If you've followed the upheavals in Southeast Asian politics over the last few decades, you'll be well familiar by now with the phenomenon of the Rent-a-Mob.
We've seen it repeatedly in protests, demonstrations, or worse, in places like Thailand, and Indonesia. Stand in an not-so-orderly queue and wait to be next in line to be handed standard issue logo-emblazoned T-shirt, and matching logo-emblazoned baseball cap.
Possibly also pre-painted placards with incendiary slogans, as the occasion and gravity of the situation demands. Or more usually, as organizers deem. Accessorize and personalize with bandanas and face paint, as per individual preference or budget.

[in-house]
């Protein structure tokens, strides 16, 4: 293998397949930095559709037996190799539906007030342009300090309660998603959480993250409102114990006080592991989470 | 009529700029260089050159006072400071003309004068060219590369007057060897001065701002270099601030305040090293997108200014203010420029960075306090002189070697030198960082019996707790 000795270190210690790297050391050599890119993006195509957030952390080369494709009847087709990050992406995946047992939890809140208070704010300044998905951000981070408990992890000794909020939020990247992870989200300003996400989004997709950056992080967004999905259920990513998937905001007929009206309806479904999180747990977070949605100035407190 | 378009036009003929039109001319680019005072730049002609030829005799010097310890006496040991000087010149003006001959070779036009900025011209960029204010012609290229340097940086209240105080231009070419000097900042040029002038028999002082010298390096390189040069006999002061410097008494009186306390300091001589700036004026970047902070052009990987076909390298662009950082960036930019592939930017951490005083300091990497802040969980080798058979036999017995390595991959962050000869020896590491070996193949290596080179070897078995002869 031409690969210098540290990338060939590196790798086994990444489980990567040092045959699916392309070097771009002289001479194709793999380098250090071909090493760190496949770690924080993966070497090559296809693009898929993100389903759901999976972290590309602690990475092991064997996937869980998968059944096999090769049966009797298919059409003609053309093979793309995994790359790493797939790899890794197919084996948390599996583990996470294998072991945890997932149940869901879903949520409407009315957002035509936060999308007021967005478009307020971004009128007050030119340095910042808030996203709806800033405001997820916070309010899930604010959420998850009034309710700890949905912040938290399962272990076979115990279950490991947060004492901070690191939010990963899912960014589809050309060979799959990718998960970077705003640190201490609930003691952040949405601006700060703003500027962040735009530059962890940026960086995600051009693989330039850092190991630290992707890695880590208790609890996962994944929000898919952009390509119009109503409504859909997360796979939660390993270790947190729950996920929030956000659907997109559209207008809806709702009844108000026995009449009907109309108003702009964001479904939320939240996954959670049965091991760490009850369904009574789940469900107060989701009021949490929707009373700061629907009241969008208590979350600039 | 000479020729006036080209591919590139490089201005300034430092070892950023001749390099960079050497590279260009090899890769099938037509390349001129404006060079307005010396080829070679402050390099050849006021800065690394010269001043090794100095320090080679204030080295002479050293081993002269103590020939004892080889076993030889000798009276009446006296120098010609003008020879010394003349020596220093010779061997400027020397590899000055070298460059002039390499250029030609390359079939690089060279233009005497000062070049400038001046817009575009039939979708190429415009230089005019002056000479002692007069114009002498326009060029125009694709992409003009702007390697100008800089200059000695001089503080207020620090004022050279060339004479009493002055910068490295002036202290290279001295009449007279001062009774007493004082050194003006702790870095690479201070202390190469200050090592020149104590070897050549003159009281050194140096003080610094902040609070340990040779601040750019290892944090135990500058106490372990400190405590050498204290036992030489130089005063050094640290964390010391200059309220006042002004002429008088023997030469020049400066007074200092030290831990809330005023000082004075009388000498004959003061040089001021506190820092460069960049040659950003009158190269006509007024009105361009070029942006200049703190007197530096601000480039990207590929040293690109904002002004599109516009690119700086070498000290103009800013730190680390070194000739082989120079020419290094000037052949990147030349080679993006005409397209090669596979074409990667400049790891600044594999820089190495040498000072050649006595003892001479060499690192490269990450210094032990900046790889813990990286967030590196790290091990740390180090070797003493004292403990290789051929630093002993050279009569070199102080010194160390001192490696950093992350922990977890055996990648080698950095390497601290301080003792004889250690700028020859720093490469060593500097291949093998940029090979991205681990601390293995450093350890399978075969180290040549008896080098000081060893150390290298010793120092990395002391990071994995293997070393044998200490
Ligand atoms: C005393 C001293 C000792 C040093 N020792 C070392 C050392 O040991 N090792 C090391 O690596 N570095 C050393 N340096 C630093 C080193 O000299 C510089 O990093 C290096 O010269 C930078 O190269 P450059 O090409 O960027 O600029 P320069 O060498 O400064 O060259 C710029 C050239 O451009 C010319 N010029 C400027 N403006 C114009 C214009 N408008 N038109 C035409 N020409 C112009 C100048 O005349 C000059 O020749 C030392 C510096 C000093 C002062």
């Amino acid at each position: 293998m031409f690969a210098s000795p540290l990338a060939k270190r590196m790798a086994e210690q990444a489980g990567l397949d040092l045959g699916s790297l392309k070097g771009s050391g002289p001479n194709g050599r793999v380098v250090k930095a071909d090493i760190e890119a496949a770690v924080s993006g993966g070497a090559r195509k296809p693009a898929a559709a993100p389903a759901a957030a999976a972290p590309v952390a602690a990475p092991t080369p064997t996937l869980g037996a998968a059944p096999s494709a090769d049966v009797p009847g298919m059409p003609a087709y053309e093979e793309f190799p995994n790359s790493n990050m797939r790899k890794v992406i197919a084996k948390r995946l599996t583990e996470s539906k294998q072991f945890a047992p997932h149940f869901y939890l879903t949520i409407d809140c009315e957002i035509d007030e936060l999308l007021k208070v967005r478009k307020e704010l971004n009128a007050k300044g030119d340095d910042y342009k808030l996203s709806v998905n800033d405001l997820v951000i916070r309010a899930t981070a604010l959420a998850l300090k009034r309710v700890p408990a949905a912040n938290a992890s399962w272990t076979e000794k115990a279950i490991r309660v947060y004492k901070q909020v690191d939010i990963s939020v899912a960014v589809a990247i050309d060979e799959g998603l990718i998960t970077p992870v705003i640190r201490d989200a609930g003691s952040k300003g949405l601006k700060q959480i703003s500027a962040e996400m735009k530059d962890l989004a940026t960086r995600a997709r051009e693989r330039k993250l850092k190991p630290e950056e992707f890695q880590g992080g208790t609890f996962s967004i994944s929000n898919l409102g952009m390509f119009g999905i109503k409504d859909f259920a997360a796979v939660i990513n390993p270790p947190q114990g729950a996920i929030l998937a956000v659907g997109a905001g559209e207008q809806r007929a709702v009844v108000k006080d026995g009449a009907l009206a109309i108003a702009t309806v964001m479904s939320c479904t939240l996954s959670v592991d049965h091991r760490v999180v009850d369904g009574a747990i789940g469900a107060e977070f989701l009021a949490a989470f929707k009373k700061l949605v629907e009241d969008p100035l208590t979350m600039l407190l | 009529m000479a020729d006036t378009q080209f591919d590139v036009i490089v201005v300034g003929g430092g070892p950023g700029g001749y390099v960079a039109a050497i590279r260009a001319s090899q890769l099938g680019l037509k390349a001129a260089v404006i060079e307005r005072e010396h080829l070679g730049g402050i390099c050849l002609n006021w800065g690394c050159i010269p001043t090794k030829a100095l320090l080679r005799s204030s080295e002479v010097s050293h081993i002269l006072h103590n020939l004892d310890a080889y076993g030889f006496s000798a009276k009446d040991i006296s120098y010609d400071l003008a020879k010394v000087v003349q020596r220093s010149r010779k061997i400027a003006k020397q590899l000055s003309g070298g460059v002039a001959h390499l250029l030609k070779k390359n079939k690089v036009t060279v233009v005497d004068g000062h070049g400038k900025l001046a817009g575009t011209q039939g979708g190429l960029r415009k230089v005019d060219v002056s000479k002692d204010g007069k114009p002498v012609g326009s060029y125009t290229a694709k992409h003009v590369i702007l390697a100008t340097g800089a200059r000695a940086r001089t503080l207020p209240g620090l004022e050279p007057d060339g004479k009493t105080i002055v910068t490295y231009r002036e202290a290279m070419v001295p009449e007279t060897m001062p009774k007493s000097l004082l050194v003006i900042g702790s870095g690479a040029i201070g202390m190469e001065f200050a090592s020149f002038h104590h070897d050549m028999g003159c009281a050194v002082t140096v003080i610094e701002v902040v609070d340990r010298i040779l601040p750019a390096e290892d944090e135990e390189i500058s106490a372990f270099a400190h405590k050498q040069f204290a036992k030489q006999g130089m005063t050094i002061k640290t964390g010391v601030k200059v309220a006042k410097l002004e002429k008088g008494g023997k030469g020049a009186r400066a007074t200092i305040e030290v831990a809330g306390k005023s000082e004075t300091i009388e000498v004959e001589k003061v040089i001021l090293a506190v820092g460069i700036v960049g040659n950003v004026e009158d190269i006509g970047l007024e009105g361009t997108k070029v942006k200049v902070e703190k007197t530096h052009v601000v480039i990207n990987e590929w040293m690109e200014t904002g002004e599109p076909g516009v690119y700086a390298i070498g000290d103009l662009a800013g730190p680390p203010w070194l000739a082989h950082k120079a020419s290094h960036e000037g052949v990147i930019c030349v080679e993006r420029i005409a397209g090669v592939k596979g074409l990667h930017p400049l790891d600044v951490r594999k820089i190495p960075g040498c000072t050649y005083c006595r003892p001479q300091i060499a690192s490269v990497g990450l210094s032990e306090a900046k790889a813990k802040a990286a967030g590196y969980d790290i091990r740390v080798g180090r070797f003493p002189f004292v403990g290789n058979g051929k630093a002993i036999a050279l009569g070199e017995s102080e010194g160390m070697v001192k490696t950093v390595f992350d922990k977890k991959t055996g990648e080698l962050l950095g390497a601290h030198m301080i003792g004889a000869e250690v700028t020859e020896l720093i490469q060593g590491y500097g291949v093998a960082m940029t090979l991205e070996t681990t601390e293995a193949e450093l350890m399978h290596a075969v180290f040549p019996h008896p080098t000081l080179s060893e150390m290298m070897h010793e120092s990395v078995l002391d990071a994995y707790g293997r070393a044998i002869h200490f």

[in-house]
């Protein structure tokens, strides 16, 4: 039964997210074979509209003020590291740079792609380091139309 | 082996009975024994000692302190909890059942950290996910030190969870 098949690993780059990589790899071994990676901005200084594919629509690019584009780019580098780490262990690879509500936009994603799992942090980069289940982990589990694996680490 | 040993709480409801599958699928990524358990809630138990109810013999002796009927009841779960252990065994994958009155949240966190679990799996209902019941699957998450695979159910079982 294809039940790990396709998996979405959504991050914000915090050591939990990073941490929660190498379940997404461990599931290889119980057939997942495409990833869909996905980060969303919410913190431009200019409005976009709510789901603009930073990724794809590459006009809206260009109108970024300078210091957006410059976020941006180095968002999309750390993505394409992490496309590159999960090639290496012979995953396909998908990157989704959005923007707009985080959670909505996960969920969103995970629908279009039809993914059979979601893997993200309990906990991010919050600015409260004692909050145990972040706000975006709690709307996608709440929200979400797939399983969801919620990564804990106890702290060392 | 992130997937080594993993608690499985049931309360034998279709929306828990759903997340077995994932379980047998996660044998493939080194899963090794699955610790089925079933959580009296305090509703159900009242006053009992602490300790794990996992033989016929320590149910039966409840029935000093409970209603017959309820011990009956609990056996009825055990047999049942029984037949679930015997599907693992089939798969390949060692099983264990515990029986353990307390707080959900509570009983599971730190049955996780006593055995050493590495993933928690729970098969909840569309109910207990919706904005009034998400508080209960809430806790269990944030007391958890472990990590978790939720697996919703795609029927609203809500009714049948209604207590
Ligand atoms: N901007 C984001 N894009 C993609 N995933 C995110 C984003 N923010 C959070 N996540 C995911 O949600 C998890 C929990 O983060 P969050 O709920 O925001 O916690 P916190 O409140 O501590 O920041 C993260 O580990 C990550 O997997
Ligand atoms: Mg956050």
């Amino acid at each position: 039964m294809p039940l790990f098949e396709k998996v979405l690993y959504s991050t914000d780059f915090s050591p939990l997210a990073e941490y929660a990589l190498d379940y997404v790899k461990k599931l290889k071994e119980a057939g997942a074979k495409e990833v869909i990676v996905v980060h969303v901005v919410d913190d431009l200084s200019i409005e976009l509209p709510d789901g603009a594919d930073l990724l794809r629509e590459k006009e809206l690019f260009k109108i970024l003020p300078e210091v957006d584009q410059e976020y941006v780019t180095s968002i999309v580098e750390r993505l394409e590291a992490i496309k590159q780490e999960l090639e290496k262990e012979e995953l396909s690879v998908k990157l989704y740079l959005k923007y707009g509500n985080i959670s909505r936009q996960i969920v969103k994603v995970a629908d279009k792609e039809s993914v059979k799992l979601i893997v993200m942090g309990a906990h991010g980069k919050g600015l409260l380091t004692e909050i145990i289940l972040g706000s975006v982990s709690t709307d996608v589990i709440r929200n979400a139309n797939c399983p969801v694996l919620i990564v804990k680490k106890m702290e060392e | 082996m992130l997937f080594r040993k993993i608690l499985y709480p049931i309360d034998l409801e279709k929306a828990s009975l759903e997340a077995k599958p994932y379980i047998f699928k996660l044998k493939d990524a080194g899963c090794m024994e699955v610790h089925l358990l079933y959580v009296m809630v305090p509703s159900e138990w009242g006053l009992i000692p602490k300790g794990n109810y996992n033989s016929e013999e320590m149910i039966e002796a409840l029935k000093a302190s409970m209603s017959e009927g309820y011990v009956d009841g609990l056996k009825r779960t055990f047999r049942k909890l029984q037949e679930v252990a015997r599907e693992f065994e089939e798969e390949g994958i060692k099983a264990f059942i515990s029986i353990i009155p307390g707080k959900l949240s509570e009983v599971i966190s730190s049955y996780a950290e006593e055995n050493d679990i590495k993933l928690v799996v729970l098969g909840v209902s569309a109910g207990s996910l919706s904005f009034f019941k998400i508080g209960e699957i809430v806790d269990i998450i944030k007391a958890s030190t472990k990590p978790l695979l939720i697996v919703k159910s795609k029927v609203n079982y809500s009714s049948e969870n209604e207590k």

In return, reasonably attractive recompense to offset your day's wages, or to make up for the opportunity cost of not running your own stall or street business. In some situations, as we've seen in Thailand, corporate sponsors with specific political leanings get involved - meals, drinks, umbrellas, bottled water. More like a raucous school outing.
It is true in places like Indonesia and Thailand that Rent-a-Mobs have turned violent. But the instances where people have actually been killed have been isolated, one-off, separate from and unrelated to the crowds, but still organized for specific effect.